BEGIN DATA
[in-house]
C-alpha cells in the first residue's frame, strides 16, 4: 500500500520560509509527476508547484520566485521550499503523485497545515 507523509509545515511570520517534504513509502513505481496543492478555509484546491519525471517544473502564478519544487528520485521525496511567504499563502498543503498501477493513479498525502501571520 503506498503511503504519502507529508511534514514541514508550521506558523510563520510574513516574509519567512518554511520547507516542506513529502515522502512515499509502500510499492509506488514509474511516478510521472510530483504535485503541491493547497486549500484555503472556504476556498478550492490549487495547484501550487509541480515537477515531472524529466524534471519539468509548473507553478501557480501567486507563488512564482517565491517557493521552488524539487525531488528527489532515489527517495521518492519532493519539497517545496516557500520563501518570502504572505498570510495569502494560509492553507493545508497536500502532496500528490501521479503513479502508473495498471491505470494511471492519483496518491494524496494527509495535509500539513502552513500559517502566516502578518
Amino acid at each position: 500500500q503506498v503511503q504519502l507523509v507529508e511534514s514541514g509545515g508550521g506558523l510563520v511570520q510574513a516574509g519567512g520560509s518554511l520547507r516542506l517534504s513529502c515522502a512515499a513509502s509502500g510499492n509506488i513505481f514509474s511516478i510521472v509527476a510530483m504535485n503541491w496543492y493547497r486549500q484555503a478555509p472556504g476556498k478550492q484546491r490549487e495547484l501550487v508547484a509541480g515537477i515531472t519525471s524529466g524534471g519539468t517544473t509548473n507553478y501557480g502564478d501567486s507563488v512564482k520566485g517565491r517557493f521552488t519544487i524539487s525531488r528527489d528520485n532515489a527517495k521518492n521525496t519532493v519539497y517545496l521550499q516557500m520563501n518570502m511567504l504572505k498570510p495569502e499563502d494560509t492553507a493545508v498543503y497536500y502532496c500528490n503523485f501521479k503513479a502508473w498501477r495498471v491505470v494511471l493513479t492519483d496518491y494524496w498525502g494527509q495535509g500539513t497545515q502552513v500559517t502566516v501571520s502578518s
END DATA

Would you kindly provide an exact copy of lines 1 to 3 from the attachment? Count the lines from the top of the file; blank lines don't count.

[in-house]
C-alpha cells in the first residue's frame, strides 16, 4: 500500500520560509509527476508547484520566485521550499503523485497545515 507523509509545515511570520517534504513509502513505481496543492478555509484546491519525471517544473502564478519544487528520485521525496511567504499563502498543503498501477493513479498525502501571520 503506498503511503504519502507529508511534514514541514508550521506558523510563520510574513516574509519567512518554511520547507516542506513529502515522502512515499509502500510499492509506488514509474511516478510521472510530483504535485503541491493547497486549500484555503472556504476556498478550492490549487495547484501550487509541480515537477515531472524529466524534471519539468509548473507553478501557480501567486507563488512564482517565491517557493521552488524539487525531488528527489532515489527517495521518492519532493519539497517545496516557500520563501518570502504572505498570510495569502494560509492553507493545508497536500502532496500528490501521479503513479502508473495498471491505470494511471492519483496518491494524496494527509495535509500539513502552513500559517502566516502578518
Amino acid at each position: 500500500q503506498v503511503q504519502l507523509v507529508e511534514s514541514g509545515g508550521g506558523l510563520v511570520q510574513a516574509g519567512g520560509s518554511l520547507r516542506l517534504s513529502c515522502a512515499a513509502s509502500g510499492n509506488i513505481f514509474s511516478i510521472v509527476a510530483m504535485n503541491w496543492y493547497r486549500q484555503a478555509p472556504g476556498k478550492q484546491r490549487e495547484l501550487v508547484a509541480g515537477i515531472t519525471s524529466g524534471g519539468t517544473t509548473n507553478y501557480g502564478d501567486s507563488v512564482k520566485g517565491r517557493f521552488t519544487i524539487s525531488r528527489d528520485n532515489a527517495k521518492n521525496t519532493v519539497y517545496l521550499q516557500m520563501n518570502m511567504l504572505k498570510p495569502e499563502d494560509t492553507a493545508v498543503y497536500y502532496c500528490n503523485f501521479k503513479a502508473w498501477r495498471v491505470v494511471l493513479t492519483d496518491y494524496w498525502g494527509q495535509g500539513t497545515q502552513v500559517t502566516v501571520s502578518s